This weekend, everyone’s favorite re-animated World War II super-soldier returns in Captain America: The Winter Soldier from Marvel Studios. As one might expect, there’s plenty of action, an intense storyline, and some returning characters from previous Marvel-based films—to go with new ones that comic book fans will likely recognize. Bottom line: Those who enjoyed the character’s previous outings, 2011’s Captain America: The First Avenger and 2012’s The Avengers, should find plenty to like in this latest installment.
Captain America: The Winter Soldier takes place after the events of The Avengers, and finds Steve Rogers (Chris Evans), aka Captain America, struggling with being a hero in the modern world. An operative for the intelligence agency S.H.I.E.L.D., he works with the Black Widow (Scarlett Johansson) and S.H.I.E.L.D. director Nick Fury (Samuel L. Jackson), but finds himself uncomfortable with their secrecy. However, it isn’t long before the agency needs Rogers’ help: A ruthless terrorist organization, HYDRA, has infiltrated S.H.I.E.L.D., and starts turning its resources on Captain America and his fellow heroes.
Luckily, the good guys refuse to go down without a fight, and this being a superhero movie, the fighting back consists of some pretty amazing feats. Captain America does plenty of fist and shield throwing, but there is also an impressive set piece in which he goes head-to-head on a motorcycle against a S.H.I.E.L.D. airship. The film also brings in two new additions to the Marvel Cinematic Universe, both of whom have their own fantastical abilities. The Falcon (Anthony Mackie) has a winged suit that lets him fly gracefully through the air. Then there’s the Winter Soldier (Sebastian Stan) himself, a figure from Rogers’ past who is now a near-mindless killer with a robotic arm.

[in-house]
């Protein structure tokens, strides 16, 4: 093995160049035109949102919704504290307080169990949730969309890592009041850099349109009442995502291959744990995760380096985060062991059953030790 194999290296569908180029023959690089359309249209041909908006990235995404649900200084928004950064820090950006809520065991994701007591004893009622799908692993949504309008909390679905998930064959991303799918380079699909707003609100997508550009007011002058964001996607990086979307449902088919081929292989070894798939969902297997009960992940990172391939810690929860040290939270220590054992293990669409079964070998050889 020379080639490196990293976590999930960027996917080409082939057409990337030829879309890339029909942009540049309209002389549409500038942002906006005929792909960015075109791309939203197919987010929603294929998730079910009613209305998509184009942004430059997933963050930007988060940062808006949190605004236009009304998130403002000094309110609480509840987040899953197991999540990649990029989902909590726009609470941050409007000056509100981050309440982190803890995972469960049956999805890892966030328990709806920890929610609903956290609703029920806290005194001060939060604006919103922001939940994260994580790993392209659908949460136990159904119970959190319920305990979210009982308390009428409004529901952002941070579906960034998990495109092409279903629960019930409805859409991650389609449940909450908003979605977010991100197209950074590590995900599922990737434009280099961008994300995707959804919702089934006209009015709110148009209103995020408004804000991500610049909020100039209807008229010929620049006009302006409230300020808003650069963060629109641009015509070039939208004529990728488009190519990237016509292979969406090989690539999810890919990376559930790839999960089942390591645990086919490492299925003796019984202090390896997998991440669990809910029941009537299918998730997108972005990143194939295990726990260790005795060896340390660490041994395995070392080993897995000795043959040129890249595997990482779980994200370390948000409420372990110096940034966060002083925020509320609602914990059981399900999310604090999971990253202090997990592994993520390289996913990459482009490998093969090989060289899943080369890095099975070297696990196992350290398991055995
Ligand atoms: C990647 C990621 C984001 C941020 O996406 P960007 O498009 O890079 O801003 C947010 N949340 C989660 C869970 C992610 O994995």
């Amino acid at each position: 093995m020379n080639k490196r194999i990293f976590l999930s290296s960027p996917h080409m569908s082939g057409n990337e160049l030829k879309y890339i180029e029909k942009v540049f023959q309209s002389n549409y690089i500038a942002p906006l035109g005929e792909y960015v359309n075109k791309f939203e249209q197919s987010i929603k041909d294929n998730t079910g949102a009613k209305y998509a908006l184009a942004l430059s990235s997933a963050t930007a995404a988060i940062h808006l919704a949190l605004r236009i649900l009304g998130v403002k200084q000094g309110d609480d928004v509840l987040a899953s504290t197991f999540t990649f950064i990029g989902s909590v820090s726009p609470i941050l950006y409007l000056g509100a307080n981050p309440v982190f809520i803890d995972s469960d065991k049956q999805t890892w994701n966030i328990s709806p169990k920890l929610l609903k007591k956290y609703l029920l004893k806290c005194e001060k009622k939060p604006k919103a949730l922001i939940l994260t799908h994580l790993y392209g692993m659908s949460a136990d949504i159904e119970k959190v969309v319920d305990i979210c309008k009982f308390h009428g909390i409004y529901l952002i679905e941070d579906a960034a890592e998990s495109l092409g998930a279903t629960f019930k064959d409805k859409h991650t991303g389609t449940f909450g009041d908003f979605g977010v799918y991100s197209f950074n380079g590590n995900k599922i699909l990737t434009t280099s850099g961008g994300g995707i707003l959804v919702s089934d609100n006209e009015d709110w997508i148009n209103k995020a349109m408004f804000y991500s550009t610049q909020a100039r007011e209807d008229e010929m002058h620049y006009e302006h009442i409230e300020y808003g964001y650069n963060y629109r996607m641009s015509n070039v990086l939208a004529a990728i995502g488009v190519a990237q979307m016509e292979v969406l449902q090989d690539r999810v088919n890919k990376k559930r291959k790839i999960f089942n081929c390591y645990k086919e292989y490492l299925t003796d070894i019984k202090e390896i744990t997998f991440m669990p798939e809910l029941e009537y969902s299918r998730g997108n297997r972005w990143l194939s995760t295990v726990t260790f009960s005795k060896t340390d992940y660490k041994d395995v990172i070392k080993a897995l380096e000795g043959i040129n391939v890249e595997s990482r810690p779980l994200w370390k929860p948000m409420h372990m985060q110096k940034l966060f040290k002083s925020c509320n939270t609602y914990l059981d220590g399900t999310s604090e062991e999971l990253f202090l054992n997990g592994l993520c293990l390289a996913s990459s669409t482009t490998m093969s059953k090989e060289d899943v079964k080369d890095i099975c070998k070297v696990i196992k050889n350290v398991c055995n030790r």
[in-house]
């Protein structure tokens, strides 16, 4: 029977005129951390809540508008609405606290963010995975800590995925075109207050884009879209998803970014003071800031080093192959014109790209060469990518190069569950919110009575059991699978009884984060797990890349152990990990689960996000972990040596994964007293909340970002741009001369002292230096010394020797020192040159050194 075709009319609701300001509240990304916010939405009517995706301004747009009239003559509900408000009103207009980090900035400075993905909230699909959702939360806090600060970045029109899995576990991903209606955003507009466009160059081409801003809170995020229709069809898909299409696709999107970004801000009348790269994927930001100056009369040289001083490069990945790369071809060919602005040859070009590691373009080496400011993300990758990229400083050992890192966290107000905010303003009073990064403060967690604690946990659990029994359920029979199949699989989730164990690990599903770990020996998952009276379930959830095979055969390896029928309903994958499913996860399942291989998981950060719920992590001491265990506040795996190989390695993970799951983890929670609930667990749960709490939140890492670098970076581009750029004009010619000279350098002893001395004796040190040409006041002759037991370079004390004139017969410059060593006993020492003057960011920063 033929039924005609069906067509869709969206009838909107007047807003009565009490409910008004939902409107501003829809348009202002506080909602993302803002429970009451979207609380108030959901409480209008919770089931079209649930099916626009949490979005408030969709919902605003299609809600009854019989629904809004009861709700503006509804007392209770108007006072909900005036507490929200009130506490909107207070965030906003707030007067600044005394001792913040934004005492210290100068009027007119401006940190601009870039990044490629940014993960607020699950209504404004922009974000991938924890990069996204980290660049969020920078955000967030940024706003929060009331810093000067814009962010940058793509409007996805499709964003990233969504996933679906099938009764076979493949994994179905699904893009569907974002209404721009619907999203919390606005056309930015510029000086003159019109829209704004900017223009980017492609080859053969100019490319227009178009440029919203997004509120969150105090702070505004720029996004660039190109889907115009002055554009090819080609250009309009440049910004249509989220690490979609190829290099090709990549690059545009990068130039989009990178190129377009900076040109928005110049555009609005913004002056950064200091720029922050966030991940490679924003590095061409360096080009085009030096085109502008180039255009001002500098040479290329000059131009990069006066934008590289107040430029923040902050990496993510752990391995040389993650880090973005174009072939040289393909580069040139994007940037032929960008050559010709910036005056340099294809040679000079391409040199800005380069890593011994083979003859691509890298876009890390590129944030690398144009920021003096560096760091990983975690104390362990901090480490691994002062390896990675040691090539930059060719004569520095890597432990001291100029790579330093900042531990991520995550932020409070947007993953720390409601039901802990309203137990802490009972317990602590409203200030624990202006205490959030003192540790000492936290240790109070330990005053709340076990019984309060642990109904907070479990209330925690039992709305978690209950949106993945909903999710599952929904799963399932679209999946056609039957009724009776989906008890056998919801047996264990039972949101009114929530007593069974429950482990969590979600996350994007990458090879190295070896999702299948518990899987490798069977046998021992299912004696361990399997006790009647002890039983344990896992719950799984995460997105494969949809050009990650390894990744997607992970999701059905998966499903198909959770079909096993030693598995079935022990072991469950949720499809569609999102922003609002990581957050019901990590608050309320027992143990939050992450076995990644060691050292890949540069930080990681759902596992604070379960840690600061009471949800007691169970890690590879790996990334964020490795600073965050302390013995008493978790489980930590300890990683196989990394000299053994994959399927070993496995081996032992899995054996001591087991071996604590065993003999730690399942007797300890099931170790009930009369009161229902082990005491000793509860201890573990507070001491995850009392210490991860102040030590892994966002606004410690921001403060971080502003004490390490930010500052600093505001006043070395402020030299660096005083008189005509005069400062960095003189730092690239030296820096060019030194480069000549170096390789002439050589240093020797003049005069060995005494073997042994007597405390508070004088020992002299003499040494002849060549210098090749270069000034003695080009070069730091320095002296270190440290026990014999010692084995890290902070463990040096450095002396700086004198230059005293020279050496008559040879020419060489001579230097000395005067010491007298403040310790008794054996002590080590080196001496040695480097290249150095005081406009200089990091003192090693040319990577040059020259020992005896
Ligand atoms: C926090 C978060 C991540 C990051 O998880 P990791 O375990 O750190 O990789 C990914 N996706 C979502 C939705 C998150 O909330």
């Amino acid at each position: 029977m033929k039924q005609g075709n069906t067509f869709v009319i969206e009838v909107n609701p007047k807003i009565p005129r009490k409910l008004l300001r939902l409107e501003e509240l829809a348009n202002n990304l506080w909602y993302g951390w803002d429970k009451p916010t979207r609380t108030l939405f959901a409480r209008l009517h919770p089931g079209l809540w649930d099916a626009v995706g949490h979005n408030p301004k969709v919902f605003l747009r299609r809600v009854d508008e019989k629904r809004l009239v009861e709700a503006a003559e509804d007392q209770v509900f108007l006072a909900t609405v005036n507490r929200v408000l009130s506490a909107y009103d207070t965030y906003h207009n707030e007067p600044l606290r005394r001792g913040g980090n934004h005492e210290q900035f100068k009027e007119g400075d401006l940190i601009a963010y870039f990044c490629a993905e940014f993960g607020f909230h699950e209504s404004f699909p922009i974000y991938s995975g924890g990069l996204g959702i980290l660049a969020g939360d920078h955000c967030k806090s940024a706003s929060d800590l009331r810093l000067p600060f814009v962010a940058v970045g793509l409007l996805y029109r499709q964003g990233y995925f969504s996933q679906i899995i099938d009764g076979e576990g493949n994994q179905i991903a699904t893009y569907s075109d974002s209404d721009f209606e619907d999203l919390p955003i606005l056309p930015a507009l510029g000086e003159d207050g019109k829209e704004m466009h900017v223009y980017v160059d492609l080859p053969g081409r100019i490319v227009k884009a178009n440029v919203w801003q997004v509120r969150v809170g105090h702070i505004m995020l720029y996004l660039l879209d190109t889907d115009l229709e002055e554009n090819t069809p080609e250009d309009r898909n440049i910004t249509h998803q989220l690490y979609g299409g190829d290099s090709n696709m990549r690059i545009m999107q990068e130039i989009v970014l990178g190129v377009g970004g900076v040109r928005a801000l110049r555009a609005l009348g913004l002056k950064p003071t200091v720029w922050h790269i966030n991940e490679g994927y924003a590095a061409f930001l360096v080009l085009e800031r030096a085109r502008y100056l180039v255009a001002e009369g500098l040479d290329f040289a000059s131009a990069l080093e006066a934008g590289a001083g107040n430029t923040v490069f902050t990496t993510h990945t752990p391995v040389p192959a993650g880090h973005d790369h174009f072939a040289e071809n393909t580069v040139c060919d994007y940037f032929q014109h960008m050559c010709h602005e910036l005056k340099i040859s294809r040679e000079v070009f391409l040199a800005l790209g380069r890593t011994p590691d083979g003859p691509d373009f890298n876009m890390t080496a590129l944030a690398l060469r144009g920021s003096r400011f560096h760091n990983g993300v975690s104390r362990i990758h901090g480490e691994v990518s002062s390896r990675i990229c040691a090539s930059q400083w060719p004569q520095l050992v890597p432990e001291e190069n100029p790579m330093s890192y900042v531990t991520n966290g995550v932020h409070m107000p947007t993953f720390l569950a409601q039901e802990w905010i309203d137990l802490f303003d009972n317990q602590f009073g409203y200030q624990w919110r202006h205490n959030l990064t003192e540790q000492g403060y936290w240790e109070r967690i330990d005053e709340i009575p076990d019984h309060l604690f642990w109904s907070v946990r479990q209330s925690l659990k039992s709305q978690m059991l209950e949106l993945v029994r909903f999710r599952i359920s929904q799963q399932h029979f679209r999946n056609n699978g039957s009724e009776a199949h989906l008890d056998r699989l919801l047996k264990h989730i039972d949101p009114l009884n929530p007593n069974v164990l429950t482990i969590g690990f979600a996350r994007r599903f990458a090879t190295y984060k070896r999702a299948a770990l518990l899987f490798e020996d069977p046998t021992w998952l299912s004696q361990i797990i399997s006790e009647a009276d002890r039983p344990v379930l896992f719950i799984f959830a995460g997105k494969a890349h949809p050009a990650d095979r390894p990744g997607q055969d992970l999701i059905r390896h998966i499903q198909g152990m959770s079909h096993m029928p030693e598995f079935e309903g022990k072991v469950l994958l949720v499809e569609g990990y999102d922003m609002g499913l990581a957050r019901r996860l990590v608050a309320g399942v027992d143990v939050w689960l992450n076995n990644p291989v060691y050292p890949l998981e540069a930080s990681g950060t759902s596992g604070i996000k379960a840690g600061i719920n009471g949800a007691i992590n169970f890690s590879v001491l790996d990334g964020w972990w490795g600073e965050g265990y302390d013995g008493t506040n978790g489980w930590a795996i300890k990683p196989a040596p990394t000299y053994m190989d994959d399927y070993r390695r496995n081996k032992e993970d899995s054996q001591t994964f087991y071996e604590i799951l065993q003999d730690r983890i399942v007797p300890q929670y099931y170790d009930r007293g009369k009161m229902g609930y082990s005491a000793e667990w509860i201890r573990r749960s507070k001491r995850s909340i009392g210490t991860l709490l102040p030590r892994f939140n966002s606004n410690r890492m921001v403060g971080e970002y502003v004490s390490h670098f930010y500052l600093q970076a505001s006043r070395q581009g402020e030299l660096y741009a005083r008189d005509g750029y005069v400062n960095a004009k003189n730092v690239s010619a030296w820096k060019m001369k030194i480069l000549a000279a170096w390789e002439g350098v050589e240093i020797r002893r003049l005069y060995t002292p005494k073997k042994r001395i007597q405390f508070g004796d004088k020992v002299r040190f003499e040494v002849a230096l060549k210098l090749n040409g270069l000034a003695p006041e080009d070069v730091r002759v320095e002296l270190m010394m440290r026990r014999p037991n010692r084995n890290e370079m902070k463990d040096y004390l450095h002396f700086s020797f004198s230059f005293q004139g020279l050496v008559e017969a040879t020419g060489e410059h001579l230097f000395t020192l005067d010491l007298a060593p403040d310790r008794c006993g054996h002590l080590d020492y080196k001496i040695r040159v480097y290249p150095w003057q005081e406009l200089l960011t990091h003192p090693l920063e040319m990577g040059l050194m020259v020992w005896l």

Despite a running time of more than two hours, Captain America: The Winter Soldier should keep audiences of all ages enthralled. While younger viewers might go in for the near-constant barrage of hand-to-hand fights, gun battles, and near-death escapes, other audiences may find the moral dilemma faced by main character to be more compelling. Captain America must decide what kind of hero he is: one who is loyal to his country, versus who’ll choose to do what’s right, even if that makes him public enemy no. 1.
That kind of moral complexity results in a movie that’s more interesting than it probably needed to be. It also results in a character that kids of all ages can and should aspire to become (Did we mention that the good captain also learns to trust people? This film’s full of valuable lessons for young ones). To that end, Hasbro has released an impressive line of Captain America: The Winter Soldier toys and accessories, including a helmet, a replica of the captain’s legendary shield, and all sorts of action figures based on the movie’s heroes and villains.
Whether they re-enact scenes from the film or invent entirely new adventures, kids can step into the boots of the title character, who is a pretty good role model, not just because he can vanquish bad guys, but because he’s not afraid to stand up for what he believes in.